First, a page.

Insect infestations are usually spotted by the symptoms they leave on plants. But often the destruction starts invisibly within trees, plants, and roots--and shows up only when damage is far advanced. Now researchers think that they've found a way to get the jump on these bugs: by listening for the tiny vibrations made by beetle grubs, Indian meal moth larvae, or termites as they chow down.
Physicist-turned-entomologist Richard W. Mankin and colleagues at the U.S. Department of Agriculture's lab at the University of Florida, Gainesville, are developing ways to eavesdrop on unseen pests via sensors that are pushed into soil, clamped onto a plant stem or tree trunk, or attached to a food container. The vibrations given off by the insects are fed into amplifiers. Mankin has developed software that can identify the sound "fingerprints" of different species. In field tests, researchers are now trying to detect weevils in citrus groves and in the pots of ornamentals. Lab tests are focused on finding Indian meal moths in dry pet food packages and exotic insect pests in endangered bromeliads in Florida. "Ultimately," says Mankin, "we hope to develop an acoustic system that could easily detect insects in packages without opening them."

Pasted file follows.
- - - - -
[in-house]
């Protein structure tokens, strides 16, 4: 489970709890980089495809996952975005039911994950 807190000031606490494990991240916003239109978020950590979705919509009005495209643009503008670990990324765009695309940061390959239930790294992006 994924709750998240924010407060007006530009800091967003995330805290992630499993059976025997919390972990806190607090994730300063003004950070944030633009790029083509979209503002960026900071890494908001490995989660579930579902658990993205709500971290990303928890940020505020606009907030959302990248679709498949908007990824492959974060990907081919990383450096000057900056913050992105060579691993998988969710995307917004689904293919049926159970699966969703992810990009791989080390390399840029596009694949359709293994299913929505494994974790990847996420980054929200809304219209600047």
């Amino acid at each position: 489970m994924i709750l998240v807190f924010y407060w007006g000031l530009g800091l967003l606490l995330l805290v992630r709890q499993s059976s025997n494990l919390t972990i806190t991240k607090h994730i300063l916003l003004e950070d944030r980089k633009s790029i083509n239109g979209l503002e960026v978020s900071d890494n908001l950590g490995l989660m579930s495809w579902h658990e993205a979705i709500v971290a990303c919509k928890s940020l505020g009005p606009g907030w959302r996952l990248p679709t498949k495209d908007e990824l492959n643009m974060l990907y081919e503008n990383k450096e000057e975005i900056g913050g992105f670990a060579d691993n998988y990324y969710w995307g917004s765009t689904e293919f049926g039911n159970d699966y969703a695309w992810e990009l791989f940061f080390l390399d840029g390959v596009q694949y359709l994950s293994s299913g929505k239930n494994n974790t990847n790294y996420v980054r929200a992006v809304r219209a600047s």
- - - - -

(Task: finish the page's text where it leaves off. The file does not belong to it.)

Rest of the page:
Cornell University entomologist Cole Gilbert says that this work "can be especially useful for assessing the population density of hidden insects"--once the technical bugs, such as interference from natural background noises, are under control.